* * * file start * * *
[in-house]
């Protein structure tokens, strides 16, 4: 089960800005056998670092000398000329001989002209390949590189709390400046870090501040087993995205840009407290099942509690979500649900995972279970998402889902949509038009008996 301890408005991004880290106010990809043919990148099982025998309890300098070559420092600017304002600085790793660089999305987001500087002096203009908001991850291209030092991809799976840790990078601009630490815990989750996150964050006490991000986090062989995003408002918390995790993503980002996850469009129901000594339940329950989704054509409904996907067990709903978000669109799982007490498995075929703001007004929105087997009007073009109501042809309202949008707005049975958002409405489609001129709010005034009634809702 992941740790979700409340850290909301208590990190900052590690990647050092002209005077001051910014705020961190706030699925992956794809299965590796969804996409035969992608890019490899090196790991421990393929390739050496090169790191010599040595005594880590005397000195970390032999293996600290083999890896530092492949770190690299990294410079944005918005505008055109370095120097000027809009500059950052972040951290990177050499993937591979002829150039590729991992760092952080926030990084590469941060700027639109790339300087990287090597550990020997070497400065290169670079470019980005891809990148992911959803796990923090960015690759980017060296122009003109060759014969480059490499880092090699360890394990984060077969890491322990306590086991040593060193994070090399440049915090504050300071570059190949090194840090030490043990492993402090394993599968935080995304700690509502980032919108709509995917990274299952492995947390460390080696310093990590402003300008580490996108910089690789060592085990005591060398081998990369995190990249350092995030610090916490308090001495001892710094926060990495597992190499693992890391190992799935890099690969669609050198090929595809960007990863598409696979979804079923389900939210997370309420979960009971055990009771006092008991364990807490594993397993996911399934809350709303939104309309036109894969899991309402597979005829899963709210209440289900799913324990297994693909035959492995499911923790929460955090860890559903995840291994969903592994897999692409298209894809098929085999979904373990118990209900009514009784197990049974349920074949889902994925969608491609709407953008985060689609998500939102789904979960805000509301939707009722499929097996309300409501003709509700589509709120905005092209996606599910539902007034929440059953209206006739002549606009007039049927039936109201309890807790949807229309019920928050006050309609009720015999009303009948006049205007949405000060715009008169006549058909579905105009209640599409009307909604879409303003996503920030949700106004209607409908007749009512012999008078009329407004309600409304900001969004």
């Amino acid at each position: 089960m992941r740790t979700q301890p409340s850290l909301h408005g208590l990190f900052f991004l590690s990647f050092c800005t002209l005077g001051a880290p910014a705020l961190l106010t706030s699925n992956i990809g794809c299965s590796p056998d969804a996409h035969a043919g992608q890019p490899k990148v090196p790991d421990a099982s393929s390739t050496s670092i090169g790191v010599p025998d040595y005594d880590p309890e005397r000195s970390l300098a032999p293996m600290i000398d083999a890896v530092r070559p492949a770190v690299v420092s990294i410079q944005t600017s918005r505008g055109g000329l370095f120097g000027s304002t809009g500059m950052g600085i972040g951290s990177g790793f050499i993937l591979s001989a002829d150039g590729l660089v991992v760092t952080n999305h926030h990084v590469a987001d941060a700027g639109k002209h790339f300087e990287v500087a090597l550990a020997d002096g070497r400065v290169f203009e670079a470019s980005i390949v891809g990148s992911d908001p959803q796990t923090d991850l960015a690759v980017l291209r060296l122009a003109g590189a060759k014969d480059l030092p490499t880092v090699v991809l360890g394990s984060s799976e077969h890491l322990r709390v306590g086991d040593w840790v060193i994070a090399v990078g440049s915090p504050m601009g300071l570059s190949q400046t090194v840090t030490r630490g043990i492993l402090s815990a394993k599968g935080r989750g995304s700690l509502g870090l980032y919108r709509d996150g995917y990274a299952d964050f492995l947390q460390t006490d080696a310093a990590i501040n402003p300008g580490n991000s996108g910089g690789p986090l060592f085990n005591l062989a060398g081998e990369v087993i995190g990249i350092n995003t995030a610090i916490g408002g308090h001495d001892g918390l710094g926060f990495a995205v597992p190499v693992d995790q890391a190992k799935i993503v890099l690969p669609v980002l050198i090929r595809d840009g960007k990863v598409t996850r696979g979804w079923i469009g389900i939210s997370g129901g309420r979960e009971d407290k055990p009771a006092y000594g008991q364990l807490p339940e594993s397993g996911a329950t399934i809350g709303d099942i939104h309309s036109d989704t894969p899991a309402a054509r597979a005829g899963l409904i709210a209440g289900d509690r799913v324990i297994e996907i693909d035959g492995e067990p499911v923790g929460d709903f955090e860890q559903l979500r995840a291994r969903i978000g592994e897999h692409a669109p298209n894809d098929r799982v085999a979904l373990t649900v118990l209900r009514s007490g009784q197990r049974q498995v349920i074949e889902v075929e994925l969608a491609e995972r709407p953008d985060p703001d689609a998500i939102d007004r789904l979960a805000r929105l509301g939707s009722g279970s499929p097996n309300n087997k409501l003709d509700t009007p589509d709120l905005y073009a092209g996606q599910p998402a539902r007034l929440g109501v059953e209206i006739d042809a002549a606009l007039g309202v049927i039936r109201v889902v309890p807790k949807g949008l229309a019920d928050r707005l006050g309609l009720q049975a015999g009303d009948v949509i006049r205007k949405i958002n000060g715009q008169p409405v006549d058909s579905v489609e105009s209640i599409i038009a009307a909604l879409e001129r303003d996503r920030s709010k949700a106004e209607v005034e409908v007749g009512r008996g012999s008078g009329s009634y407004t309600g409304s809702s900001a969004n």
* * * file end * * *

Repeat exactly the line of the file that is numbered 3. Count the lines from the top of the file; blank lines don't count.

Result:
């Amino acid at each position: 089960m992941r740790t979700q301890p409340s850290l909301h408005g208590l990190f900052f991004l590690s990647f050092c800005t002209l005077g001051a880290p910014a705020l961190l106010t706030s699925n992956i990809g794809c299965s590796p056998d969804a996409h035969a043919g992608q890019p490899k990148v090196p790991d421990a099982s393929s390739t050496s670092i090169g790191v010599p025998d040595y005594d880590p309890e005397r000195s970390l300098a032999p293996m600290i000398d083999a890896v530092r070559p492949a770190v690299v420092s990294i410079q944005t600017s918005r505008g055109g000329l370095f120097g000027s304002t809009g500059m950052g600085i972040g951290s990177g790793f050499i993937l591979s001989a002829d150039g590729l660089v991992v760092t952080n999305h926030h990084v590469a987001d941060a700027g639109k002209h790339f300087e990287v500087a090597l550990a020997d002096g070497r400065v290169f203009e670079a470019s980005i390949v891809g990148s992911d908001p959803q796990t923090d991850l960015a690759v980017l291209r060296l122009a003109g590189a060759k014969d480059l030092p490499t880092v090699v991809l360890g394990s984060s799976e077969h890491l322990r709390v306590g086991d040593w840790v060193i994070a090399v990078g440049s915090p504050m601009g300071l570059s190949q400046t090194v840090t030490r630490g043990i492993l402090s815990a394993k599968g935080r989750g995304s700690l509502g870090l980032y919108r709509d996150g995917y990274a299952d964050f492995l947390q460390t006490d080696a310093a990590i501040n402003p300008g580490n991000s996108g910089g690789p986090l060592f085990n005591l062989a060398g081998e990369v087993i995190g990249i350092n995003t995030a610090i916490g408002g308090h001495d001892g918390l710094g926060f990495a995205v597992p190499v693992d995790q890391a190992k799935i993503v890099l690969p669609v980002l050198i090929r595809d840009g960007k990863v598409t996850r696979g979804w079923i469009g389900i939210s997370g129901g309420r979960e009971d407290k055990p009771a006092y000594g008991q364990l807490p339940e594993s397993g996911a329950t399934i809350g709303d099942i939104h309309s036109d989704t894969p899991a309402a054509r597979a005829g899963l409904i709210a209440g289900d509690r799913v324990i297994e996907i693909d035959g492995e067990p499911v923790g929460d709903f955090e860890q559903l979500r995840a291994r969903i978000g592994e897999h692409a669109p298209n894809d098929r799982v085999a979904l373990t649900v118990l209900r009514s007490g009784q197990r049974q498995v349920i074949e889902v075929e994925l969608a491609e995972r709407p953008d985060p703001d689609a998500i939102d007004r789904l979960a805000r929105l509301g939707s009722g279970s499929p097996n309300n087997k409501l003709d509700t009007p589509d709120l905005y073009a092209g996606q599910p998402a539902r007034l929440g109501v059953e209206i006739d042809a002549a606009l007039g309202v049927i039936r109201v889902v309890p807790k949807g949008l229309a019920d928050r707005l006050g309609l009720q049975a015999g009303d009948v949509i006049r205007k949405i958002n000060g715009q008169p409405v006549d058909s579905v489609e105009s209640i599409i038009a009307a909604l879409e001129r303003d996503r920030s709010k949700a106004e209607v005034e409908v007749g009512r008996g012999s008078g009329s009634y407004t309600g409304s809702s900001a969004n």